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Overview

Brief Summary

Vanilla planifolia (V. fragrans, in some classifications) is a species of vanilla orchid native to tropical evergreen forests of eastern Mexico and the Caribbean watersheds of Guatemala, Belize, and Honduras (FNA 2011). It is a primary source of vanilla flavoring. Often referred to as “vanilla,” other common names are flat-leaved, Mexican, or Bourbon vanilla (GRIN 2011).

Like all members of its genus, V. planifolia is an herbaceous perennial vine with a long fleshy climbing stem and adventitious roots that can attach to trees or penetrate soil. Flowers are greenish-yellow, fragrant, and waxy, with a diameter of 5 cm (2 in). The plant has many dainty flowers, and several will open at a time, but each flower lasts only a day. In their native range, flowers are pollinated by small euglossine bees (Encyclopedia Britannica 1993, FNA 2011), but fewer than one percent of flowers are pollinated in the wild. To ensure fruit in cultivation, flowers must be pollinated manually, during the morning; and pollinators can pollinate about 1,000 flowers per day (Wikipedia 2011). If pollination does not occur, the flower is dropped the next day.

Fruit is produced only on mature plants, starting at two or three years old, which are generally over 3 m (10 ft) long. The fruits are 15–23 cm (6-9 in) long pods (often incorrectly called beans, but technically elongate, fleshy and later dehiscent capsules), filled with thousands of tiny globose seeds (0.3 mm diameter). Fruits mature after five to nine months. Yield varies from 30–150 capsules per plant. After harvest, the fresh vanilla pods have no aroma, but must be cured for four to five months—a process of drying and fermenting pods, which encourages secretion of vanillin in tiny crystals on the outside of the pod. Vanilla extract (vanillin) is obtained from this portion of the plant.

Vanilla was used to flavor xocoatl, a chocolate beverage of the Aztecs. Spanish conquistador Hernán Cortes drank it when he visited Montezuma’s court, and the Spaniards soon took vanilla to Europe, where it quickly became popular (Encyclopedia Brittanica 1993). Today, vanilla is used in numerous sweet foods and beverages, including chocolate, ice cream, and baked goods, as well as in cosmetics, perfume, and candles.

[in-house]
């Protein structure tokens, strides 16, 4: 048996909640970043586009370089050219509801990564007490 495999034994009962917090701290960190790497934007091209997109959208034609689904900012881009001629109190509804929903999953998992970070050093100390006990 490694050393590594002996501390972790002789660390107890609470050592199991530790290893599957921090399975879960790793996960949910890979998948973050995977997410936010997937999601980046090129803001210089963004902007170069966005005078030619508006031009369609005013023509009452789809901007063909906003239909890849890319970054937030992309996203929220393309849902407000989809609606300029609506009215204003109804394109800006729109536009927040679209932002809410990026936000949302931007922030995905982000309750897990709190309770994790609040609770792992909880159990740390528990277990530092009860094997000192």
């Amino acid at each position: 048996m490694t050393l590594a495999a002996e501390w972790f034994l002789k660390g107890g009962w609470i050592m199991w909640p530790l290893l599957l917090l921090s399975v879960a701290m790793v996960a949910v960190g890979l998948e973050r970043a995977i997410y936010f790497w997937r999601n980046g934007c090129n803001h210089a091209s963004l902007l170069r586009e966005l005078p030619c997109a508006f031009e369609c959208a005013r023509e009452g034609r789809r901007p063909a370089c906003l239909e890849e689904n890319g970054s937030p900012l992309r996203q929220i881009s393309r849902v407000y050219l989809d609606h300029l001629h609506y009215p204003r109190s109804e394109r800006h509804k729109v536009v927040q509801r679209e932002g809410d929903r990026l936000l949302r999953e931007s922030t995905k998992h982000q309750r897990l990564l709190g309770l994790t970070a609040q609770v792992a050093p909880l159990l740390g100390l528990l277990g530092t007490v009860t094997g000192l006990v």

V. planifolia is cultivated in shaded areas in hot, wet, tropical climates. Global vanilla production in 2009 was 9.8 million tons from 73,480 cultivated hectares (FAOSTAT 2011). Although Madagascar and Mexico were historically the leading producers, Indonesia was the top producer in 2009, followed by Madagascar and China; Mexico was fourth. These four countries produced 88% of the world total. Smaller amounts are produced in Turkey, French Polynesia and Tonga in the Pacific, several African countries, and islands off Madagascar (Comoros and Reúnion). India formerly produced significant amounts, but diseases and pests have led to declining cultivation (Vanitha et al. 2011).

Vanilla has been cultivated and escaped or persisted in many tropical areas, including south Florida (including in Miami area and Everglades National Park (FNA 2011).

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Distribution

Distribution: Formerly cultivated in Puerto Rico for the commercial production of vanilla. Today, some of these plantations persist, with some populations naturalized in moist forested areas at middle elevations. Species native to Mexico, but widely cultivated in the tropics. Also on St. Croix, St. John, and St. Thomas.

Public Forests: El Yunque and Maricao.

  • Ackerman, J. D. 1992. The orchids of Puerto Rico and the Virgin Islands. Editorial de la Universidad de Puerto Rico.
  • Ackerman, J. D. 1995. An orchid flora of Puerto Rico and the Virgin Islands. Mem. New York Bot. Gard. Vol. 73: 1-203.

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Fla.; Mexico; West Indies (Trinidad); Central America; n South America.
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Physical Description

Morphology

Description

Roots usually 1 per node, aerial portions 2–3 mm diam. Stems occasionally branched, leafy, thick, 5–10 mm diam., smooth. Leaves persistent; blade flat, oblong-elliptic to ovate, longer than internodes, 15–25 × 5–8 cm, fleshy-leathery, apex acute to acuminate. Inflorescences axillary, 15-flowered racemes, short-pedunculate, to 5 cm excluding peduncle; floral bracts broadly triangular-ovate, 7–10 × 7–10 cm, leathery. Flowers: sepals and petals erect-spreading, yellow-green, fleshy, rigid; sepals oblanceolate, 3.5–5.5 × 1.1–1.3 cm, margins straight, apex acute to obtuse; petals elliptic-oblanceolate, abaxially keeled, thinner than sepals, 3.5–5.5 × 1.1–1.3 cm, apex acute to obtuse; lip adnate to column for 1.5–2 cm, yellow-green, becoming dark yellow toward apex, lamina gulletlike, cuneate, rhomboid, 4–5 × ± 3 cm, with apical retuse lobule; disc with central tuft of retrorse scales, several lines of short, fleshy hairs extending to apex; column white, slender, 3–3.5 cm, margins slightly sinuate, adaxially bearded; pollinia yellow; pedicellate ovary 3–5 cm. Berries cylindric, 15–25 × 0.8–1 cm.